One 'Yes' does not last a lifetime

Annunciation by Fra Angelico
This year I have really sought to live a Marian Advent, walking with Mary as she cultivated the gift of life within her. I think this sensitivity towards this gift was heightened by a few things: the birth of my beautiful nephew Isaac in October, becoming part of St. Paul's Students for Life group which prays regularly outside the abortion clinic in Ottawa and thirdly, the ongoing debate and attempt to legislate abortion in Ireland. Today during the homily for the celebration of the Eucharist, Fr. Michael gave us plenty of food for thought with his reflection on Mary's 'yes'. The liturgy of the day offers us Luke's narrative of the Annunciation for our reflection. We all know how the story goes. I wish I could always muster a classy yes like Mary’s. “Let it be done with me according to your word” is a far cry from my usual “OK Lord, if you say so.” We do the best we can.We notice the very human details of the Annunciation. It happened in a specific place, to a specific person and so I look at my story and how I give my 'yes' for the small and the big moments of life. 

Mary’s fiat, as it is called (fiat being not a cute little car but Latin for “let it be done”), was a yes to the Unknown. These are the only yeses that really count. A yes to the Unknown—this was the fiat of Mary as she accepted the impossible message of the angel. This was the yes of those Wise Men following the star to only God knows where. This was the yes of Jesus as he accepted baptism by his cousin John. This is my yes to the Lord as He continues to lead me to different places, to different communities and to meet different people along the pilgrimage of life.

Getting back to the homily, Fr. Michael spoke of three elements of Mary's 'yes':
1) one 'yes' does not last a lifetime: the 'yes' she pronounces at the Annunciation is renewed at the birth of Jesus, at the Presentation, in the daily ups and downs of life, it is purified during the Passion and death of her Son, it is rewarded on that Easter Sunday when He rose from the dead. I often joke and say that my daily 'fiat' is when the alarm clock goes off in the morning. It costs me a lot to get up at 5.30 am and make my way to the chapel but I know I need to begin the day with a sure foundation and in the presence of the One who loves me so as to face whatever might spring up thoughout the course of the day.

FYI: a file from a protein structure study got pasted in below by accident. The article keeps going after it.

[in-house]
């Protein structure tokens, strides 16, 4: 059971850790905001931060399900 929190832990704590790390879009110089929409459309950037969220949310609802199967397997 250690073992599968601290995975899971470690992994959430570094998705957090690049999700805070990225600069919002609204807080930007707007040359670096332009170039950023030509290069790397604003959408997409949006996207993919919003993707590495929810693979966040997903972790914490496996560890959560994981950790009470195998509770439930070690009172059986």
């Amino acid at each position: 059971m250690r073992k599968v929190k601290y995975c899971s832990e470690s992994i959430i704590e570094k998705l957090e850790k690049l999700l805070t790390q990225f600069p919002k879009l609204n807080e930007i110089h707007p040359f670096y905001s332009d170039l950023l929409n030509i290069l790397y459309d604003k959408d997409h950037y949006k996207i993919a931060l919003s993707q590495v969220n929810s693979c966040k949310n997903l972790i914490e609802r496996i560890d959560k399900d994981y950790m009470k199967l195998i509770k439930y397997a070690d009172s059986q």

2) Our 'yes' is more than often given in the ordinariness, amidst the pots and pans than in the extraordinariness. It is saying 'yes' to go a different way which is not necessarily my way but to trust that it is the best way. This takes guts but more so it takes complete abandonment to the One who leads the way. To go a different way to often tread a new path and prepare the way for others.

3) Our 'yes' is a free and freeing 'yes': it frees us and it frees others. A response that is given out of coercion or fear is not free. Nothing is impossible for God.


One of my favourite readings from the Divine Office is the one which we read today taken from St. Bernard of Clairvaux which tells the same Annunciation event with an air of expectation which is tangible:

 "You have heard, O Virgin, that you will conceive and bear a son; you have heard that it will not be by man but by the Holy Spirit. The angel awaits an answer; it is time for him to return to God who sent him. We too are waiting, O Lady, for your word of compassion; the sentence of condemnation weighs heavily upon us...Answer quickly, O Virgin. Reply in haste to the angel, or rather through the angel to the Lord. Answer with a word, receive the Word of God. Speak your own word, conceive the divine Word. Breathe a passing word, embrace the eternal Word. Why do you delay, why are you afraid? Believe, give praise, and receive. Let humility be bold, let modesty be confident.Though modest silence is pleasing, dutiful speech is now more necessary. Open your heart to faith, O blessed Virgin, your lips to praise, your womb to the Creator. See, the desired of all nations is at your door, knocking to enter. If he should pass by because of your delay, in sorrow you would begin to seek him afresh, the One whom your soul loves. Arise, hasten, open. Arise in faith, hasten in devotion, open in praise and thanksgiving. Behold the handmaid of the Lord, she says, be it done to me according to your word."
As we continue our Advent journey God continues to draw us to Him. His Holy Spirit has “overshadowed” our lives in some way. And we are beginning to believe that, like Mary, we too are being asked to “carry Christ into the world,” to bring him to birth…in our own lives and in the lives of others. Happy journeying!

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